Liquid gold for all!

The bottom drawer of our freezer has been otherwise out of use for a while. Well not completely, as it has been home to litres of breast milk. I’d stored it up thinking that Emily might take a bottle and that I could maybe have left her with Dan on the odd occasion. However that never really happened. Emily will take milk from a cup but she would rather not if she has a choice. This meant that my ever increasing stash of milk was sat in my freezer rapidly heading towards a date when it would be unusable. 

This led me to turn to Human Milk for Human Babies UK. I’d discovered this group a while back. They are essentially a platform for the sharing of milk. People post on the group whether they are looking for milk (expressed or a wet nurse) or if they have milk to donate. Participants are encouraged to get to know each other to ensure that they are happy with the arrangement and then you share. It’s what woman in this country used to do. It’s what woman in countries around the world still do. And it’s gaining popularity again here.  

 A simple idea really; if you’ve got lots of boob juice, give it to those that want it. Now before people start freaking out I have a couple of points to make. Firstly milk sharing is recommended by the World Health Organisation above the use of formula. It goes: breastfeeding, expressed breast milk, a wet nurse, donated breast milk then formula. Secondly the “normal” alternative, formula, comes from an entirely different animal, not just another member of the same species. Finally HM4HBUK recommends that those receiving milk do whatever research they need to be happy with it. This includes requesting copies of medical records from donors. This is a choice. No one is forced into this. 

Anyway I follow this group on Facebook and I knew that the milk would need using soon. I had been meaning to post that I had this milk available, however I was beaten to it. Another mother in my area posted that she was looking for milk for her little boy. He is a similar age to Emily and needed the milk to top up that he received from his mother by pumping. I made contact and before I knew it I was handing our milk over. In a carrier bag of all things. An M&S one though. Classy!

I can’t pretend that I didn’t feel pretty good about this. It’s quite something to have helped someone in a personal way. There’s a child out there who continues to grow and thrive because of milk I made. I made it! Therefore I’d encourage others to do the same. Some hospitals around the UK have milk banks where you can donate breast milk to help sick or premature babies. If you don’t have a hospital like this nearby, then think about Human Milk for Human Babies. Maybe you can find someone there who will come to your house and thank you endlessly for a gift that you can make in your sleep.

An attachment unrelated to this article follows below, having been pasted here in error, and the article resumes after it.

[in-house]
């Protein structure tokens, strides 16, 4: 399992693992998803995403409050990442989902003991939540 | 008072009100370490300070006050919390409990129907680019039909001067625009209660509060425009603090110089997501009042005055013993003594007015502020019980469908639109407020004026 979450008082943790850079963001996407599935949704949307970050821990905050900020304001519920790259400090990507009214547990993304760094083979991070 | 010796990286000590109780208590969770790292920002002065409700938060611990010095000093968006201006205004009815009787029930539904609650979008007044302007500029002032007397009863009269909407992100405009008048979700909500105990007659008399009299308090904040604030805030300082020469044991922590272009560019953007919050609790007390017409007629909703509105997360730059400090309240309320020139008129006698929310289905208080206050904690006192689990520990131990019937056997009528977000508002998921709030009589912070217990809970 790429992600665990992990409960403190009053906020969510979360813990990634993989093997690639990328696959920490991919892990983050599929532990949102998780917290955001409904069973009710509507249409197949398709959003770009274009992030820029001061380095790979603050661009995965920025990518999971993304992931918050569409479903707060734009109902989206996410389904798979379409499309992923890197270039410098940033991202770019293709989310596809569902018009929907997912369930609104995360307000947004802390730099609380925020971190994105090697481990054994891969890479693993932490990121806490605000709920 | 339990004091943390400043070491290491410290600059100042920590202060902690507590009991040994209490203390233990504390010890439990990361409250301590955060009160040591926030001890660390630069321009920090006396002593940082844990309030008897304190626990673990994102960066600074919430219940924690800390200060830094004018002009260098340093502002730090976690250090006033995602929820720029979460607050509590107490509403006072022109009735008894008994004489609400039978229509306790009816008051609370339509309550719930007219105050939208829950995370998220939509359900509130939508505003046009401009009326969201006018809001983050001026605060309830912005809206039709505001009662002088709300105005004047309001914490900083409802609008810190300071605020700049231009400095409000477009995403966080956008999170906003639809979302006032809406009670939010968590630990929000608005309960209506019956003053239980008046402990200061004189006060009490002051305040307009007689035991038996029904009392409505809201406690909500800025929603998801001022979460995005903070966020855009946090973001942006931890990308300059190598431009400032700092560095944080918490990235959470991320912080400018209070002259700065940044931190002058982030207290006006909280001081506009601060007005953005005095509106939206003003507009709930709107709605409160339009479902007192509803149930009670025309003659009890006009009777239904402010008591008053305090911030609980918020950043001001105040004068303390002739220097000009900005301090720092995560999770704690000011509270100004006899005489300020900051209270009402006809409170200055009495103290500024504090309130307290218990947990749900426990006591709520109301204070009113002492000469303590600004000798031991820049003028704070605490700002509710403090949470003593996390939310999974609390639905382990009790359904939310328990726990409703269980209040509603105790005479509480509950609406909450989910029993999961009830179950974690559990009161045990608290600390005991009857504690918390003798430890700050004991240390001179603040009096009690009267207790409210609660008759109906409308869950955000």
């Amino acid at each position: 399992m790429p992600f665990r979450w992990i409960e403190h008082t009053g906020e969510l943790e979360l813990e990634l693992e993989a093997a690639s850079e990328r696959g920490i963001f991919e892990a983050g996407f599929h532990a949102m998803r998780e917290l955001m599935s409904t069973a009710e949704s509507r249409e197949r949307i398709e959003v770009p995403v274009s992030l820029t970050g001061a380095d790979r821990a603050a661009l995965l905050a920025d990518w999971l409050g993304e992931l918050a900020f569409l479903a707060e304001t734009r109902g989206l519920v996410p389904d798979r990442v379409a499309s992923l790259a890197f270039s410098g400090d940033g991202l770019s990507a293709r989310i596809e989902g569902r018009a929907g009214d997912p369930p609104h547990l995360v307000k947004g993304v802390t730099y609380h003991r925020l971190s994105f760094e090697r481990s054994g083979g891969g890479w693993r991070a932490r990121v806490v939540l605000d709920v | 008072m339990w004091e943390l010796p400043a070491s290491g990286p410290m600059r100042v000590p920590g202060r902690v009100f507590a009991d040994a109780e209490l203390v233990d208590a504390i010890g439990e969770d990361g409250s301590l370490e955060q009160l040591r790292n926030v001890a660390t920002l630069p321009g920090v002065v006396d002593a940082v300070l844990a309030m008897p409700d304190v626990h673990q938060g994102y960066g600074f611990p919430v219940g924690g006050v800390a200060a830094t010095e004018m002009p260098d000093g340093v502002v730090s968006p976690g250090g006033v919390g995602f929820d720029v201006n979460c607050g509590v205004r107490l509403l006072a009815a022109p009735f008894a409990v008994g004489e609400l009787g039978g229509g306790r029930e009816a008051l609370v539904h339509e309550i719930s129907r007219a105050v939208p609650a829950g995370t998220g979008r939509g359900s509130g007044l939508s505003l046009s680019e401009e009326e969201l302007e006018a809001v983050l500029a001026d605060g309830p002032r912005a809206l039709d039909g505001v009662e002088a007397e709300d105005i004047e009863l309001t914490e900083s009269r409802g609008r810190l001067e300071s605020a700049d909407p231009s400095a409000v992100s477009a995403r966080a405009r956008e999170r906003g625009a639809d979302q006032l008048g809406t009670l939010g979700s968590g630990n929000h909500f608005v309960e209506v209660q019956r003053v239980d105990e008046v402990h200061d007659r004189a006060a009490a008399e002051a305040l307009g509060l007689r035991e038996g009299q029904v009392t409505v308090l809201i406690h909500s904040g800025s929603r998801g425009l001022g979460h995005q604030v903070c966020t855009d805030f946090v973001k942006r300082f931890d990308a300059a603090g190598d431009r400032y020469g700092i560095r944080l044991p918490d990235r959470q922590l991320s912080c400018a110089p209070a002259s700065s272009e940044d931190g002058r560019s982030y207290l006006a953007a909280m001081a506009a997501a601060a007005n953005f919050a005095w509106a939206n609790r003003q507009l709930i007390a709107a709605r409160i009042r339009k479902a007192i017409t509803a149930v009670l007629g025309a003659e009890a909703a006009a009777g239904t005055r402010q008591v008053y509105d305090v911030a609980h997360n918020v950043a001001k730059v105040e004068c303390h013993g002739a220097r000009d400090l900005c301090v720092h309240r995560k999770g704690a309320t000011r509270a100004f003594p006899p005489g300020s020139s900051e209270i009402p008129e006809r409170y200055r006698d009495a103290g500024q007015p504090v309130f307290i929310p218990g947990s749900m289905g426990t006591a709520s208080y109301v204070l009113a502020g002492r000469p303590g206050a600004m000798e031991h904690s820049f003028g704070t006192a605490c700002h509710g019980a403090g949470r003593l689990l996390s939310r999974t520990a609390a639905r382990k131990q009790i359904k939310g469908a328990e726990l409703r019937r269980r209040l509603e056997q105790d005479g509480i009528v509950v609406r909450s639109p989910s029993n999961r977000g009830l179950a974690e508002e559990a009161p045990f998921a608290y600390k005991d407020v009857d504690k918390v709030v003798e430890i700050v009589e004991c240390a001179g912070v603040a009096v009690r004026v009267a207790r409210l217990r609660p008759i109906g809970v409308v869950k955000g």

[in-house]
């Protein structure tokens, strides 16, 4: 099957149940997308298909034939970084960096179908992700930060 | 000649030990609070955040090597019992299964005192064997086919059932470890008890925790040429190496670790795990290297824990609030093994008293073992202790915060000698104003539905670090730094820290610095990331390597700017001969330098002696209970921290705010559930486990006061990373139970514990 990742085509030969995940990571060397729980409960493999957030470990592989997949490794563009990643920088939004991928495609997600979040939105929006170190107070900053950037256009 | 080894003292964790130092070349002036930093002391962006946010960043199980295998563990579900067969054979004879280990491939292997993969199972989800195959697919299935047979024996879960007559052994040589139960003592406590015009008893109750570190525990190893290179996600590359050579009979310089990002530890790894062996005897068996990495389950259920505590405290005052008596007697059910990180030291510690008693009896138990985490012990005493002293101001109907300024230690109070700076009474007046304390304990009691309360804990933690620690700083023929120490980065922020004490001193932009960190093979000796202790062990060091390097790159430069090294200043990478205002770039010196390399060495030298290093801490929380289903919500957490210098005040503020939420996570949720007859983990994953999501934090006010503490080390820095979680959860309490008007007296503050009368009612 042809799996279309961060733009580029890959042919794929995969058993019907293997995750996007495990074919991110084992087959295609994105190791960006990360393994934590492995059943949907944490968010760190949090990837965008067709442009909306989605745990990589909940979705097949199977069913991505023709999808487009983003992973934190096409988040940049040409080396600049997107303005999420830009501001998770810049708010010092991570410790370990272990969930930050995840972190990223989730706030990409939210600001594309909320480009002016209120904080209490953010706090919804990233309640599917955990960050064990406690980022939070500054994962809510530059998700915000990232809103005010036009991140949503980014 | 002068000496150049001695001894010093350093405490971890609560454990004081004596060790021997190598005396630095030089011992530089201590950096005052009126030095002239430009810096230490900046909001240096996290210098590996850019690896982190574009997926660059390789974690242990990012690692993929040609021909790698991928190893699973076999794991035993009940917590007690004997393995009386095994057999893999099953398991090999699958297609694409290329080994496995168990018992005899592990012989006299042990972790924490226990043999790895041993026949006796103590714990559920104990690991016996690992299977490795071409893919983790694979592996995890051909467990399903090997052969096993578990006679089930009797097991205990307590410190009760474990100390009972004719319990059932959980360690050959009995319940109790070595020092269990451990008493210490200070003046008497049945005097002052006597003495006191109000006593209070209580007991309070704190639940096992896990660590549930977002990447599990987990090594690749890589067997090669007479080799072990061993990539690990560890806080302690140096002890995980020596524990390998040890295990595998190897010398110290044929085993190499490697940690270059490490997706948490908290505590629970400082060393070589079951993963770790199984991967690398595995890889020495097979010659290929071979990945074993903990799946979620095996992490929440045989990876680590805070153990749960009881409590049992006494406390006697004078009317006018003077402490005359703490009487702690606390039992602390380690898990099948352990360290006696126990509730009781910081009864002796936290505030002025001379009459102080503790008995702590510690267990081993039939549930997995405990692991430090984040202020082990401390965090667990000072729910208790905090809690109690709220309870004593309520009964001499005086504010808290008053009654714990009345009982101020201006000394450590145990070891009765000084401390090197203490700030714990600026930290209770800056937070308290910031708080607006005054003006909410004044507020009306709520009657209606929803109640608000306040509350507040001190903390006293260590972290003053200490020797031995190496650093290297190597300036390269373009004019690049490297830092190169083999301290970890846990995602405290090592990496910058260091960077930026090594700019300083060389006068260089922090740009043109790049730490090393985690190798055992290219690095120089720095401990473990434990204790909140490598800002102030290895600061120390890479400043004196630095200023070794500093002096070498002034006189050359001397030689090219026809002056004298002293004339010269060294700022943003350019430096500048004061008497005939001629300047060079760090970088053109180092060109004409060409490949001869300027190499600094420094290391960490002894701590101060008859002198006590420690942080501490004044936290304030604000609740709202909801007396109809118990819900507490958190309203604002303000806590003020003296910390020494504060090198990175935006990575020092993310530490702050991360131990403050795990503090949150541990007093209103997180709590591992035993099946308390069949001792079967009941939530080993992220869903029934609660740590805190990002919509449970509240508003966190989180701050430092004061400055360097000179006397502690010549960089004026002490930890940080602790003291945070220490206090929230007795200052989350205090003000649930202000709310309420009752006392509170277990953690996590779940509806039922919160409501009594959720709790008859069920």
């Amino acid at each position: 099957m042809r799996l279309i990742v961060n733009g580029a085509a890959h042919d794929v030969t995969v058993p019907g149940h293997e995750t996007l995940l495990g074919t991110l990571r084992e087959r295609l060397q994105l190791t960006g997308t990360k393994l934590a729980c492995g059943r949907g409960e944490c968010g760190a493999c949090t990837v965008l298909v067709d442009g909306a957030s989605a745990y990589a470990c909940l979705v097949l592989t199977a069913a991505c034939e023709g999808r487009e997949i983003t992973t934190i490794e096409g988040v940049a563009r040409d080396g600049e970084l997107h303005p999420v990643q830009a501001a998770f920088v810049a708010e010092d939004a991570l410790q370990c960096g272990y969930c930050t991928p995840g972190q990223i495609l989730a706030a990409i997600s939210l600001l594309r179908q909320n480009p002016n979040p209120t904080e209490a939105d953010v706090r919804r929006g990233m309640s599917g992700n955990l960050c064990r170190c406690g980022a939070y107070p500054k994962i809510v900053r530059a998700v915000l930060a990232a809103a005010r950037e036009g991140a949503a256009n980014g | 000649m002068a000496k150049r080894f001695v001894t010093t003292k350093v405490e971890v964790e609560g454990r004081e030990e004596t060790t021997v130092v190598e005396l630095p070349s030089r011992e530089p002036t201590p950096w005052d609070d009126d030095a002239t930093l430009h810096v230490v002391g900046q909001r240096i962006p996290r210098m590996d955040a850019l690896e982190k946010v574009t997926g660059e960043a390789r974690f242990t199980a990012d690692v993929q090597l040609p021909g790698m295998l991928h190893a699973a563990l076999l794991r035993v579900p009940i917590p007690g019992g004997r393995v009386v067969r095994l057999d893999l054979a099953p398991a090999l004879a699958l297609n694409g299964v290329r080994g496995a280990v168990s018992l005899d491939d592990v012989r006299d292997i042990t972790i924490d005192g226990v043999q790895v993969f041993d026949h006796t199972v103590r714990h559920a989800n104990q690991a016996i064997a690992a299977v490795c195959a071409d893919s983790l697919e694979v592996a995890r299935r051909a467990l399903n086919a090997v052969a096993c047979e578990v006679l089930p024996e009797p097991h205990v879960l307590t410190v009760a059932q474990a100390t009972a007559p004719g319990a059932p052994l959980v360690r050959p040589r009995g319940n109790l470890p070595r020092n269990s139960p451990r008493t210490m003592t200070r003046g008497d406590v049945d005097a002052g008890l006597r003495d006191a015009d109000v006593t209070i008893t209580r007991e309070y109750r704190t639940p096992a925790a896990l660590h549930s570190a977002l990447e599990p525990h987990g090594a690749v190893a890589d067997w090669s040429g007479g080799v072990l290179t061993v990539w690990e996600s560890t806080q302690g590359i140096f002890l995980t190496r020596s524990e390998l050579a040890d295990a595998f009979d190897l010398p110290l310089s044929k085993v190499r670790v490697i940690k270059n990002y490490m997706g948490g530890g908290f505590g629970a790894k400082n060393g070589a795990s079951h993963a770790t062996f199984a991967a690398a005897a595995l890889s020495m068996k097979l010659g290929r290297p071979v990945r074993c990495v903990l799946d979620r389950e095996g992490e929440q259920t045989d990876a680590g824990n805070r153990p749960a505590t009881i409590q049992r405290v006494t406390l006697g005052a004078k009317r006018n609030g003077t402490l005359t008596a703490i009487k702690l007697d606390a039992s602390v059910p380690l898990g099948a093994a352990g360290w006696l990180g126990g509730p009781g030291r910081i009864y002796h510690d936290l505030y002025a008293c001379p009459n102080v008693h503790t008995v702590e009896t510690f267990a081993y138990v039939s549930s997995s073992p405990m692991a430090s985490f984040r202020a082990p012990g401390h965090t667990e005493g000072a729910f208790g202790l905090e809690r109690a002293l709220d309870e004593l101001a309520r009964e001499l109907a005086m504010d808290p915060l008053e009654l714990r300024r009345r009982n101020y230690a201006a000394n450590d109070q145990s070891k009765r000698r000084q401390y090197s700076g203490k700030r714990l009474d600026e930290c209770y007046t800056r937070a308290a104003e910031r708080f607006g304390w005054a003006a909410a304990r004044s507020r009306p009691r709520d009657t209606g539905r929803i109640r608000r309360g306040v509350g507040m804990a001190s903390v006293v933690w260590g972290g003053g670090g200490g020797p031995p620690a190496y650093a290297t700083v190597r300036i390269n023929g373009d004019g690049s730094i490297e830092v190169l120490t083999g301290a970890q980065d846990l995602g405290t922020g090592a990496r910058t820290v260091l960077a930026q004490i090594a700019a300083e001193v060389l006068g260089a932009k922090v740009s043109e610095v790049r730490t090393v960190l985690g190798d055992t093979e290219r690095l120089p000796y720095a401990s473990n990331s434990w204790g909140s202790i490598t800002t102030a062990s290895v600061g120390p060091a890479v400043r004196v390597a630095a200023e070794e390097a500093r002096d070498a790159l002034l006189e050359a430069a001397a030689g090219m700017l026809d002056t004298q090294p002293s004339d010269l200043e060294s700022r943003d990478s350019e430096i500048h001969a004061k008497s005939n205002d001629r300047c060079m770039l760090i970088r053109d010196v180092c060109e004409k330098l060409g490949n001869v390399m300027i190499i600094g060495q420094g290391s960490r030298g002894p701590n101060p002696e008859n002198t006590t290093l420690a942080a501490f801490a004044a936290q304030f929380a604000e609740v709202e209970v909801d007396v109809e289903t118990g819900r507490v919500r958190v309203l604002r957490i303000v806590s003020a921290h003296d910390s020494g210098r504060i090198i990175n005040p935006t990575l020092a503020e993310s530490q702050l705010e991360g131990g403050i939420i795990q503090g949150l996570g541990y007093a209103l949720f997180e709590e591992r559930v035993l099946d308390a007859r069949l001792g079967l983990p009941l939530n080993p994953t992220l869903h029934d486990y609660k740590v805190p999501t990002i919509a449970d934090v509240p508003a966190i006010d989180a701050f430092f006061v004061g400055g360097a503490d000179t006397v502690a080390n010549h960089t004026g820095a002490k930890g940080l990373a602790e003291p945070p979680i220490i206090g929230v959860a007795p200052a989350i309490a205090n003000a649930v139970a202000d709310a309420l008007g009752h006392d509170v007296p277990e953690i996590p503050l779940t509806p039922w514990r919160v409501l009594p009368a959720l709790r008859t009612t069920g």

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My child is not a genius (but yours ain’t either)

Emily is a smart cookie. She’s an early developer and is demonstrating new skills at a younger than average age. However I am under no illusions about her. Maybe it’s just the fact that my mum is great at spotting the things she does or maybe her curious personality inspires her to learn things quickly. Whatever it is, in my eyes she’s phenomenal, but she is still a baby. 

Now the reason I mention this is because I have recently become acquainted with a woman who seems to have given birth to the next Albert Einstein. Her wonder child is capable of doing the most amazing things. Or so she says. 

Please don’t think I’m a jealous mum or that this is one of those “let’s not compare our children” posts. I do compare Emily to other children, but I don’t get hung up on the findings and that’s the difference. This demi-god however has got me seething. 

This woman has put her kid (or should I refer to him as “Oh, Superior One!) down for a new baby signing certificate every week since his first lesson! So on the first lesson he was supposedly meant to have signed four bleeding signs, during the lesson! Unlikely! Well actually she claims that she has been signing to him from birth and that how he has picked these things up. Still I shout “un-bloody-likely”! I nearly put my hand up when he got his first certificate and said “I smell bullshit!” but there were babies around so I didn’t. 

This tiny superhuman is only 7 months old and was born 6 weeks premature, so he is actually like 5 and half weeks, but apparently he can sign this:

  

Again I say, “unlikely!”

I guess at this point I should apologise if I’m wrong. One day this mental powerhouse might grow up and save the world or at least invent some new piece of technology for me to waste away my day. If he does then I’ll do my best to hunt down his mother, then get on my knees and beg for forgiveness. Until that that day though, I reserve the right to roll my eyes, snigger at each certificate and bitch like crazy about her with my other baby signing friends. It’s practically a hobby!

Night-time cuddles!